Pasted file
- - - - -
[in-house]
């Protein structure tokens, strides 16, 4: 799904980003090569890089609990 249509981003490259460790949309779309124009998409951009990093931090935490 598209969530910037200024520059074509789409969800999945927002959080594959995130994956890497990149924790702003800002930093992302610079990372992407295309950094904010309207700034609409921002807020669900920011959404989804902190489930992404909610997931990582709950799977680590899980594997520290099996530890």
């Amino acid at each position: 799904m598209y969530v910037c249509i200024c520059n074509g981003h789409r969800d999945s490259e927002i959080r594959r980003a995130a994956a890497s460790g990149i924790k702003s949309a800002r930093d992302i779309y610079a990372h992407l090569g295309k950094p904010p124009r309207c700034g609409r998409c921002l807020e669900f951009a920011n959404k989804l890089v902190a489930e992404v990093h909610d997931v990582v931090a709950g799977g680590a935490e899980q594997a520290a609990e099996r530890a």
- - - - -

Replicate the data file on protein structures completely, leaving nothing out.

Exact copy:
[in-house]
């Protein structure tokens, strides 16, 4: 799904980003090569890089609990 249509981003490259460790949309779309124009998409951009990093931090935490 598209969530910037200024520059074509789409969800999945927002959080594959995130994956890497990149924790702003800002930093992302610079990372992407295309950094904010309207700034609409921002807020669900920011959404989804902190489930992404909610997931990582709950799977680590899980594997520290099996530890």
């Amino acid at each position: 799904m598209y969530v910037c249509i200024c520059n074509g981003h789409r969800d999945s490259e927002i959080r594959r980003a995130a994956a890497s460790g990149i924790k702003s949309a800002r930093d992302i779309y610079a990372h992407l090569g295309k950094p904010p124009r309207c700034g609409r998409c921002l807020e669900f951009a920011n959404k989804l890089v902190a489930e992404v990093h909610d997931v990582v931090a709950g799977g680590a935490e899980q594997a520290a609990e099996r530890a």